Devin Grayson: If I’m remembering correctly, my directive was simply: “a mission Hera goes on with Chopper on the Ghost in between episodes.” I don’t know that you can tell a story about Hera without including the Ghost, and I was super-psyched to get to play with Chopper, but it actually took great restraint not to include the rest of the crew — especially Kanan, because my writing has always been about relationships and there’s so much great stuff going on there! But I only had one issue, and one of the things I really wanted to show about Hera is how good she is at reading and inspiring people, and although at some level she’s continuously doing that with the entire team we know and love, I thought it might be more powerful to show her doing it with characters she was meeting for the first time. There’re kind of two types of leaders: the ones who define and spark the movement, and the ones who keep that fire burning by quietly helping people find their place in it. Hera’s arguably both, but I really wanted to show that second part in action.

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In terms of Lemnos, he surprised even me. Originally I had him slotted for a less pivotal role, with the idea that Au B’ree was going to be the main focus of Hera’s efforts, but Hera was like, “Nope, she already knows what she’s doing, he’s the one who needs to come with me and test himself…” And, you know, there’s really no point in arguing with Hera, so I followed her orders.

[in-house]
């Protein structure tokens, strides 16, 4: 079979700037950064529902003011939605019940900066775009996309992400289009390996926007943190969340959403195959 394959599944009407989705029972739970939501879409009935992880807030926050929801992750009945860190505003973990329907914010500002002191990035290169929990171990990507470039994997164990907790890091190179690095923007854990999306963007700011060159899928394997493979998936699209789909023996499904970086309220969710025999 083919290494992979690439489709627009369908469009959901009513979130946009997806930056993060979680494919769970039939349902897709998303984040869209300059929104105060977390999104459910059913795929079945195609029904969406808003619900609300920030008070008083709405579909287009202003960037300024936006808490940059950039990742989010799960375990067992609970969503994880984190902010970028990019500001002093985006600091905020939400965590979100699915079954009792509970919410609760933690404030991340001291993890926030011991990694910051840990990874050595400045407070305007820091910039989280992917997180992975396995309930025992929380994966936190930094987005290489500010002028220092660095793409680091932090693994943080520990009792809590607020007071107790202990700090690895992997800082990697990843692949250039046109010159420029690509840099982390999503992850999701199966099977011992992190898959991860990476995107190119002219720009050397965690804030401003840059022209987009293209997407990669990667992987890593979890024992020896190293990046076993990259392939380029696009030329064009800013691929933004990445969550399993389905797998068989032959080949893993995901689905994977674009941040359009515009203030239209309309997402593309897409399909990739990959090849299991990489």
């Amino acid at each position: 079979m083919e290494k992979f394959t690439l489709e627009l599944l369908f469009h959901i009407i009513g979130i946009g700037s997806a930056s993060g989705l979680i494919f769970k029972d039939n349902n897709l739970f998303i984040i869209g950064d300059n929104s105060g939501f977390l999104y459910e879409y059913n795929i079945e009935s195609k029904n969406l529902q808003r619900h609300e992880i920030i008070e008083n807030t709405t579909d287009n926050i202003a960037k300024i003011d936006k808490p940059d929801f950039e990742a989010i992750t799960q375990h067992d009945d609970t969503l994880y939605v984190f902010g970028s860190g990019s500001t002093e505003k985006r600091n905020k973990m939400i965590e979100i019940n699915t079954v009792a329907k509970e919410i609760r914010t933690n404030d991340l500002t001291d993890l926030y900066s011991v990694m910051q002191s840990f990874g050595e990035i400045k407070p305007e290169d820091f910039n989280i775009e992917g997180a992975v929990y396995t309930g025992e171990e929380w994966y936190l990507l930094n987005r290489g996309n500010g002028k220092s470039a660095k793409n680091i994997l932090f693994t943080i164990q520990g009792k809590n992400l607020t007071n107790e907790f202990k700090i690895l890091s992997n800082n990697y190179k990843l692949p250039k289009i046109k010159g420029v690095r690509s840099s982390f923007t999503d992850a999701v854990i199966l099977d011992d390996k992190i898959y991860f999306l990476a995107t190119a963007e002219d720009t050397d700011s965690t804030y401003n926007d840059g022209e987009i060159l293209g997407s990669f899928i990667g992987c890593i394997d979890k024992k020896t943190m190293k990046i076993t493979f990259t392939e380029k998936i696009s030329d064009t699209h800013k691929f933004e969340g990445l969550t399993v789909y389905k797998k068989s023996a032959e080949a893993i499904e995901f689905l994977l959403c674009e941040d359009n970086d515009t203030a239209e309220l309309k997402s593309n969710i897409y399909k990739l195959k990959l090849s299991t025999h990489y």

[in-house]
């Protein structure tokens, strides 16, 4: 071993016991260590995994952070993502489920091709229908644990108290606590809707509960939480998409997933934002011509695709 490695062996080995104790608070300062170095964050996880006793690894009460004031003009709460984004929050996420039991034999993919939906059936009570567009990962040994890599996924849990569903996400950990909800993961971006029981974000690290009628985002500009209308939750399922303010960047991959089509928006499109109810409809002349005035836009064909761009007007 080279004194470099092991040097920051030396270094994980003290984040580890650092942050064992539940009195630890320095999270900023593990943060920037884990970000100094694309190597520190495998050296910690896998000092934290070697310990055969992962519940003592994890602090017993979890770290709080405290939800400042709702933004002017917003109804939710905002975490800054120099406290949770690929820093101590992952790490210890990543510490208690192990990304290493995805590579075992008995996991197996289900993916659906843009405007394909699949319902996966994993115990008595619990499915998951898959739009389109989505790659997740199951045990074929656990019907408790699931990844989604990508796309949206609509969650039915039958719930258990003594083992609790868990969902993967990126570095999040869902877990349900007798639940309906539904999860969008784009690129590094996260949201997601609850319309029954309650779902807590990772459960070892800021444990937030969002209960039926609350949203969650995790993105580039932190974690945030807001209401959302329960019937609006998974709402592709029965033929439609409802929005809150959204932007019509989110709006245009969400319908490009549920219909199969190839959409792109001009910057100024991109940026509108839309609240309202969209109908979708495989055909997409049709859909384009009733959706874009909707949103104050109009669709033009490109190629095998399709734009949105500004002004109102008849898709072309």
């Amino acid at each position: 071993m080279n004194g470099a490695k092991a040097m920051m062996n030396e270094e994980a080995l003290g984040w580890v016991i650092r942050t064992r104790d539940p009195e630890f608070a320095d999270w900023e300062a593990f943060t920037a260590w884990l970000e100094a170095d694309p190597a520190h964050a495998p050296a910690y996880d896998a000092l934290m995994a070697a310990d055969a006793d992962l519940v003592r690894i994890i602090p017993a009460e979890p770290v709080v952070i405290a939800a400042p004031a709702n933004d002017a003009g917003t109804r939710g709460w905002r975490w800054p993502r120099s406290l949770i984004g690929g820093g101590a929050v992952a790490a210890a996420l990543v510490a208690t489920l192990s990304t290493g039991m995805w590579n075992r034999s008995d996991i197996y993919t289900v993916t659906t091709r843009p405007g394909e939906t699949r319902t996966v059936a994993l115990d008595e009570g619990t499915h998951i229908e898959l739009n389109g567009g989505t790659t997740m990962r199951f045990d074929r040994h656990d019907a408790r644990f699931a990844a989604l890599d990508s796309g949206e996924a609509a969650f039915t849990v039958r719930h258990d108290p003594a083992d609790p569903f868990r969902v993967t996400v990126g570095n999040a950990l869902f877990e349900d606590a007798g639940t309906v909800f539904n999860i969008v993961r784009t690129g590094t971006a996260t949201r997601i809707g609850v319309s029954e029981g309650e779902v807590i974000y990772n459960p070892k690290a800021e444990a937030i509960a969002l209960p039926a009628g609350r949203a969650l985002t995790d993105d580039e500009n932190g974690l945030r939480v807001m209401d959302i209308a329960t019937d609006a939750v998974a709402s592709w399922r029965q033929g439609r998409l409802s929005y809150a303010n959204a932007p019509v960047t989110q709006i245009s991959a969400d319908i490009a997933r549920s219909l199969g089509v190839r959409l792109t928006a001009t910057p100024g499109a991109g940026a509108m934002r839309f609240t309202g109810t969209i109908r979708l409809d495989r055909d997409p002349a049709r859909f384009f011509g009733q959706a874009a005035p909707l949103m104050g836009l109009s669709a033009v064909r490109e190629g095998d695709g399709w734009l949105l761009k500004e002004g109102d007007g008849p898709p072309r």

I just also have to mention, in praise of Eva, that Zhou’s haircut was, like, really important. To him, of course, but also in terms of my conception of him. When I first saw Eva’s rendering of him, I was over the moon. There’s no better feeling than when someone you’re working with completely understands what you’re trying to communicate. Oh, and she put those pictures of his parents in his room of her own accord, and there honestly could not be a better prop to anchor his characterization. Perfection!

StarWars.com: I’m curious about how Eva’s sketches and stylistic choices influence the writing itself and vice versa. When you’re working together, which do you tackle first, the writing or the art?